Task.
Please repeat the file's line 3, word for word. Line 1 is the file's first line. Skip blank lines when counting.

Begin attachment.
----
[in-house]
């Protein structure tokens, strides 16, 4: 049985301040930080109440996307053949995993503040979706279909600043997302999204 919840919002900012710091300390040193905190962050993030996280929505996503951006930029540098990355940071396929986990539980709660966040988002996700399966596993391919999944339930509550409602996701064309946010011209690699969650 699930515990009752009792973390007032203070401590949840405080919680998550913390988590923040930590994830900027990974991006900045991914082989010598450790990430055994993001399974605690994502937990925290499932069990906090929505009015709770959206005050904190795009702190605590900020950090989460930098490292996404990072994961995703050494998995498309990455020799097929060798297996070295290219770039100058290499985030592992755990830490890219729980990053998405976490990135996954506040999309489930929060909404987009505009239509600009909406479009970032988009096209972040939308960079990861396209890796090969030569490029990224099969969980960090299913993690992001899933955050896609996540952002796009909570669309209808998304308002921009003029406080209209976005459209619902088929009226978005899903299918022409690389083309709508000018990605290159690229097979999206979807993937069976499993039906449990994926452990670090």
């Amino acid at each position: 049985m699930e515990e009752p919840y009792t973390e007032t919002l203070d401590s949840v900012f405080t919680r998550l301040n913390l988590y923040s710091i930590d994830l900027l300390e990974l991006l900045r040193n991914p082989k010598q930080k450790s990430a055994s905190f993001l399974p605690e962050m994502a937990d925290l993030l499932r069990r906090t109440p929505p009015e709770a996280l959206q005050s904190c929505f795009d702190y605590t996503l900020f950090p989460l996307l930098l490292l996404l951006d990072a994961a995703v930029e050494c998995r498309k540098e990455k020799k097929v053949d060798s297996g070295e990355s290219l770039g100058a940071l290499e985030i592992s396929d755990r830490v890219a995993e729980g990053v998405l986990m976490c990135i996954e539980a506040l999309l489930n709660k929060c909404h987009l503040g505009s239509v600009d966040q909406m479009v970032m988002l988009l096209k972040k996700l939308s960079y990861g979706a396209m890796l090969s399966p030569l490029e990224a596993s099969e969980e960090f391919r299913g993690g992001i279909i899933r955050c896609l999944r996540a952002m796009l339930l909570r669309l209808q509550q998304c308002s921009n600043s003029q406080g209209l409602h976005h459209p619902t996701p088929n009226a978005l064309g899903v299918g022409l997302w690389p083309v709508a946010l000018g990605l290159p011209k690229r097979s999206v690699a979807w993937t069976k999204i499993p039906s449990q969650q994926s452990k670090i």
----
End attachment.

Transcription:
């Amino acid at each position: 049985m699930e515990e009752p919840y009792t973390e007032t919002l203070d401590s949840v900012f405080t919680r998550l301040n913390l988590y923040s710091i930590d994830l900027l300390e990974l991006l900045r040193n991914p082989k010598q930080k450790s990430a055994s905190f993001l399974p605690e962050m994502a937990d925290l993030l499932r069990r906090t109440p929505p009015e709770a996280l959206q005050s904190c929505f795009d702190y605590t996503l900020f950090p989460l996307l930098l490292l996404l951006d990072a994961a995703v930029e050494c998995r498309k540098e990455k020799k097929v053949d060798s297996g070295e990355s290219l770039g100058a940071l290499e985030i592992s396929d755990r830490v890219a995993e729980g990053v998405l986990m976490c990135i996954e539980a506040l999309l489930n709660k929060c909404h987009l503040g505009s239509v600009d966040q909406m479009v970032m988002l988009l096209k972040k996700l939308s960079y990861g979706a396209m890796l090969s399966p030569l490029e990224a596993s099969e969980e960090f391919r299913g993690g992001i279909i899933r955050c896609l999944r996540a952002m796009l339930l909570r669309l209808q509550q998304c308002s921009n600043s003029q406080g209209l409602h976005h459209p619902t996701p088929n009226a978005l064309g899903v299918g022409l997302w690389p083309v709508a946010l000018g990605l290159p011209k690229r097979s999206v690699a979807w993937t069976k999204i499993p039906s449990q969650q994926s452990k670090i």